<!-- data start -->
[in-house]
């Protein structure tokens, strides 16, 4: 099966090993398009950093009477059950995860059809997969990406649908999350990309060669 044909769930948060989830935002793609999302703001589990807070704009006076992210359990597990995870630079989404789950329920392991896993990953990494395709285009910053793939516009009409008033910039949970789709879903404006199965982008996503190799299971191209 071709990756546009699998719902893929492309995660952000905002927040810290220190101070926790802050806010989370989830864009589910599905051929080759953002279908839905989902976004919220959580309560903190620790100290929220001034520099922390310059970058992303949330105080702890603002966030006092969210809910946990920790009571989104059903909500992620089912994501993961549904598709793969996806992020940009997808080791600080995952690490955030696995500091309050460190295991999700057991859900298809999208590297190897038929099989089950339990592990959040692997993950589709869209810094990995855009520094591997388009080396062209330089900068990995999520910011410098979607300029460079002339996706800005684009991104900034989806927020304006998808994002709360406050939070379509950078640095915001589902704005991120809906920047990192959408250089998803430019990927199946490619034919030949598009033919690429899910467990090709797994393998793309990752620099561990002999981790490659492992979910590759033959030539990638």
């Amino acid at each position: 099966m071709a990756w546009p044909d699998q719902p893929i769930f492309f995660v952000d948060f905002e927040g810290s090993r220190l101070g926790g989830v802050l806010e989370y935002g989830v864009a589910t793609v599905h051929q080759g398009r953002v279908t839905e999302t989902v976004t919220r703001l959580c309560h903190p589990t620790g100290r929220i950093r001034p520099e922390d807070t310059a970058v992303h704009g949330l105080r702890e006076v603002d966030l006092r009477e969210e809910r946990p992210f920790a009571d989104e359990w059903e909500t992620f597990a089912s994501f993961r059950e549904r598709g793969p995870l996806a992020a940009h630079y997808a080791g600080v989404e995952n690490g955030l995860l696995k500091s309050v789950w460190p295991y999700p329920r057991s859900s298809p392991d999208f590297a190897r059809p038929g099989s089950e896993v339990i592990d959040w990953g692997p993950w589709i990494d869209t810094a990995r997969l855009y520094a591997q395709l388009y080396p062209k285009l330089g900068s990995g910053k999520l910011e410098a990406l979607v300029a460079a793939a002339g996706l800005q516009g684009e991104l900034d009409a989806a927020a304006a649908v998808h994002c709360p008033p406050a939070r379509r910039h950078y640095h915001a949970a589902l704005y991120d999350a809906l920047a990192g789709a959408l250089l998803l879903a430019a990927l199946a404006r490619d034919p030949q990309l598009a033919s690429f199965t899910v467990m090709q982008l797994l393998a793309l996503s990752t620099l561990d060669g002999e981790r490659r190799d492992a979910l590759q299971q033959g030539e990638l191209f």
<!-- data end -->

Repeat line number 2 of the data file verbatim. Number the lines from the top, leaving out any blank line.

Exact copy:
């Protein structure tokens, strides 16, 4: 099966090993398009950093009477059950995860059809997969990406649908999350990309060669 044909769930948060989830935002793609999302703001589990807070704009006076992210359990597990995870630079989404789950329920392991896993990953990494395709285009910053793939516009009409008033910039949970789709879903404006199965982008996503190799299971191209 071709990756546009699998719902893929492309995660952000905002927040810290220190101070926790802050806010989370989830864009589910599905051929080759953002279908839905989902976004919220959580309560903190620790100290929220001034520099922390310059970058992303949330105080702890603002966030006092969210809910946990920790009571989104059903909500992620089912994501993961549904598709793969996806992020940009997808080791600080995952690490955030696995500091309050460190295991999700057991859900298809999208590297190897038929099989089950339990592990959040692997993950589709869209810094990995855009520094591997388009080396062209330089900068990995999520910011410098979607300029460079002339996706800005684009991104900034989806927020304006998808994002709360406050939070379509950078640095915001589902704005991120809906920047990192959408250089998803430019990927199946490619034919030949598009033919690429899910467990090709797994393998793309990752620099561990002999981790490659492992979910590759033959030539990638």